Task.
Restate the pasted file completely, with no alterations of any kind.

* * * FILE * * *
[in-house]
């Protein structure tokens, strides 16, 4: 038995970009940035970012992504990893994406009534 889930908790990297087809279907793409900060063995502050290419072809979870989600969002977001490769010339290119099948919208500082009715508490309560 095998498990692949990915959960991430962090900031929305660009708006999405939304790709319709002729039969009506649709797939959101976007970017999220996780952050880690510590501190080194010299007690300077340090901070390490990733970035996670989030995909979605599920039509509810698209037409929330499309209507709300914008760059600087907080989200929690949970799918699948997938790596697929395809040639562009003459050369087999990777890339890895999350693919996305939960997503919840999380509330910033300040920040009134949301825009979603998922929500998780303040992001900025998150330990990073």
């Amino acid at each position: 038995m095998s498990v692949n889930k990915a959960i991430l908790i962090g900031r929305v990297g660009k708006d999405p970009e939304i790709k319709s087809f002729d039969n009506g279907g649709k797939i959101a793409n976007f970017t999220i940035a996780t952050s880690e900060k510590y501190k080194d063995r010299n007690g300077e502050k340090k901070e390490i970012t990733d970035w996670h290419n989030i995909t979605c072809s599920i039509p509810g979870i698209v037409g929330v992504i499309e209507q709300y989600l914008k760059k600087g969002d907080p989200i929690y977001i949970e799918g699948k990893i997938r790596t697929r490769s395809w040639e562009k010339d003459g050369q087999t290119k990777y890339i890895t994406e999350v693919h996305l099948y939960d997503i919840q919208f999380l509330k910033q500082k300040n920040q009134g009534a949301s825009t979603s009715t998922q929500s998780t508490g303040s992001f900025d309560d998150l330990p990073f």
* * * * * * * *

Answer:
[in-house]
């Protein structure tokens, strides 16, 4: 038995970009940035970012992504990893994406009534 889930908790990297087809279907793409900060063995502050290419072809979870989600969002977001490769010339290119099948919208500082009715508490309560 095998498990692949990915959960991430962090900031929305660009708006999405939304790709319709002729039969009506649709797939959101976007970017999220996780952050880690510590501190080194010299007690300077340090901070390490990733970035996670989030995909979605599920039509509810698209037409929330499309209507709300914008760059600087907080989200929690949970799918699948997938790596697929395809040639562009003459050369087999990777890339890895999350693919996305939960997503919840999380509330910033300040920040009134949301825009979603998922929500998780303040992001900025998150330990990073």
């Amino acid at each position: 038995m095998s498990v692949n889930k990915a959960i991430l908790i962090g900031r929305v990297g660009k708006d999405p970009e939304i790709k319709s087809f002729d039969n009506g279907g649709k797939i959101a793409n976007f970017t999220i940035a996780t952050s880690e900060k510590y501190k080194d063995r010299n007690g300077e502050k340090k901070e390490i970012t990733d970035w996670h290419n989030i995909t979605c072809s599920i039509p509810g979870i698209v037409g929330v992504i499309e209507q709300y989600l914008k760059k600087g969002d907080p989200i929690y977001i949970e799918g699948k990893i997938r790596t697929r490769s395809w040639e562009k010339d003459g050369q087999t290119k990777y890339i890895t994406e999350v693919h996305l099948y939960d997503i919840q919208f999380l509330k910033q500082k300040n920040q009134g009534a949301s825009t979603s009715t998922q929500s998780t508490g303040s992001f900025d309560d998150l330990p990073f």